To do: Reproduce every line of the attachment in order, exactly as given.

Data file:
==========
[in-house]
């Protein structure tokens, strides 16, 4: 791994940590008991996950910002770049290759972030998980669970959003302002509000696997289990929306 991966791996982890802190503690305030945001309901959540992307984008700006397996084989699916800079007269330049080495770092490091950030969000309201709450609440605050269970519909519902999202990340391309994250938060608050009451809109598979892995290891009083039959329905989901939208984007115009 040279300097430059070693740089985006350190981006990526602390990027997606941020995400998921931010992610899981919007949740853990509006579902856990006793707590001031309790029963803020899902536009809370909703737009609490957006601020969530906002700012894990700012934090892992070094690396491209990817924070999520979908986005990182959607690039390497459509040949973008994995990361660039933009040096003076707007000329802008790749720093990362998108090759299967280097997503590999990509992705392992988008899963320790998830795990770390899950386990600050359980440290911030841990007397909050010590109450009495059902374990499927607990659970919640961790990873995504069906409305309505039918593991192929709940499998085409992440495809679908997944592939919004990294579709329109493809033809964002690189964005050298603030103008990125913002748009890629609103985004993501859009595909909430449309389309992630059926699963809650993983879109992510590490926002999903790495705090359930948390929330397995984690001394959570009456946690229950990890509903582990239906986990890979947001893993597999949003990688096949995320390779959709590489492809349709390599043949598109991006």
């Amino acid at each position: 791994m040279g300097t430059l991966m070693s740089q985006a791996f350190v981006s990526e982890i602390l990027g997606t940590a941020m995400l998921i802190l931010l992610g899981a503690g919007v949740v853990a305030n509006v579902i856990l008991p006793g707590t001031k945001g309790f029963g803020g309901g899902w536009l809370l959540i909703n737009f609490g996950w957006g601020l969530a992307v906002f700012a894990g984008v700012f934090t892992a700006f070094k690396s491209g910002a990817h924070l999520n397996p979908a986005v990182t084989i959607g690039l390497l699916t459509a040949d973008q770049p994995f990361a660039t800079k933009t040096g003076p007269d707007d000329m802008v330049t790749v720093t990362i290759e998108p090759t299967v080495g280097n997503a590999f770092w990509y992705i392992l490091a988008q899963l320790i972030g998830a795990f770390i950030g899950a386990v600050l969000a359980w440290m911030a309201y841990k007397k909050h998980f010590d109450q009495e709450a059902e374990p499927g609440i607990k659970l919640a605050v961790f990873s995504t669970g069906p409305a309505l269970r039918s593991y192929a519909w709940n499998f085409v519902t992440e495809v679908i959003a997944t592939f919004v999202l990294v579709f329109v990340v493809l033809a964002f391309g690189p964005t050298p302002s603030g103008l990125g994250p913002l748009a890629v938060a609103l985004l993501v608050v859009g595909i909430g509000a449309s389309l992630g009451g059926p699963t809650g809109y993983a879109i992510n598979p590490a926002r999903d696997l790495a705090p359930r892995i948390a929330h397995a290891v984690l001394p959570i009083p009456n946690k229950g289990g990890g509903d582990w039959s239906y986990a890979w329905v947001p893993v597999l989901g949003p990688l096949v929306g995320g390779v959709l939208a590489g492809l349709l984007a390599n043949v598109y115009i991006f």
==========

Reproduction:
[in-house]
């Protein structure tokens, strides 16, 4: 791994940590008991996950910002770049290759972030998980669970959003302002509000696997289990929306 991966791996982890802190503690305030945001309901959540992307984008700006397996084989699916800079007269330049080495770092490091950030969000309201709450609440605050269970519909519902999202990340391309994250938060608050009451809109598979892995290891009083039959329905989901939208984007115009 040279300097430059070693740089985006350190981006990526602390990027997606941020995400998921931010992610899981919007949740853990509006579902856990006793707590001031309790029963803020899902536009809370909703737009609490957006601020969530906002700012894990700012934090892992070094690396491209990817924070999520979908986005990182959607690039390497459509040949973008994995990361660039933009040096003076707007000329802008790749720093990362998108090759299967280097997503590999990509992705392992988008899963320790998830795990770390899950386990600050359980440290911030841990007397909050010590109450009495059902374990499927607990659970919640961790990873995504069906409305309505039918593991192929709940499998085409992440495809679908997944592939919004990294579709329109493809033809964002690189964005050298603030103008990125913002748009890629609103985004993501859009595909909430449309389309992630059926699963809650993983879109992510590490926002999903790495705090359930948390929330397995984690001394959570009456946690229950990890509903582990239906986990890979947001893993597999949003990688096949995320390779959709590489492809349709390599043949598109991006």
């Amino acid at each position: 791994m040279g300097t430059l991966m070693s740089q985006a791996f350190v981006s990526e982890i602390l990027g997606t940590a941020m995400l998921i802190l931010l992610g899981a503690g919007v949740v853990a305030n509006v579902i856990l008991p006793g707590t001031k945001g309790f029963g803020g309901g899902w536009l809370l959540i909703n737009f609490g996950w957006g601020l969530a992307v906002f700012a894990g984008v700012f934090t892992a700006f070094k690396s491209g910002a990817h924070l999520n397996p979908a986005v990182t084989i959607g690039l390497l699916t459509a040949d973008q770049p994995f990361a660039t800079k933009t040096g003076p007269d707007d000329m802008v330049t790749v720093t990362i290759e998108p090759t299967v080495g280097n997503a590999f770092w990509y992705i392992l490091a988008q899963l320790i972030g998830a795990f770390i950030g899950a386990v600050l969000a359980w440290m911030a309201y841990k007397k909050h998980f010590d109450q009495e709450a059902e374990p499927g609440i607990k659970l919640a605050v961790f990873s995504t669970g069906p409305a309505l269970r039918s593991y192929a519909w709940n499998f085409v519902t992440e495809v679908i959003a997944t592939f919004v999202l990294v579709f329109v990340v493809l033809a964002f391309g690189p964005t050298p302002s603030g103008l990125g994250p913002l748009a890629v938060a609103l985004l993501v608050v859009g595909i909430g509000a449309s389309l992630g009451g059926p699963t809650g809109y993983a879109i992510n598979p590490a926002r999903d696997l790495a705090p359930r892995i948390a929330h397995a290891v984690l001394p959570i009083p009456n946690k229950g289990g990890g509903d582990w039959s239906y986990a890979w329905v947001p893993v597999l989901g949003p990688l096949v929306g995320g390779v959709l939208a590489g492809l349709l984007a390599n043949v598109y115009i991006f």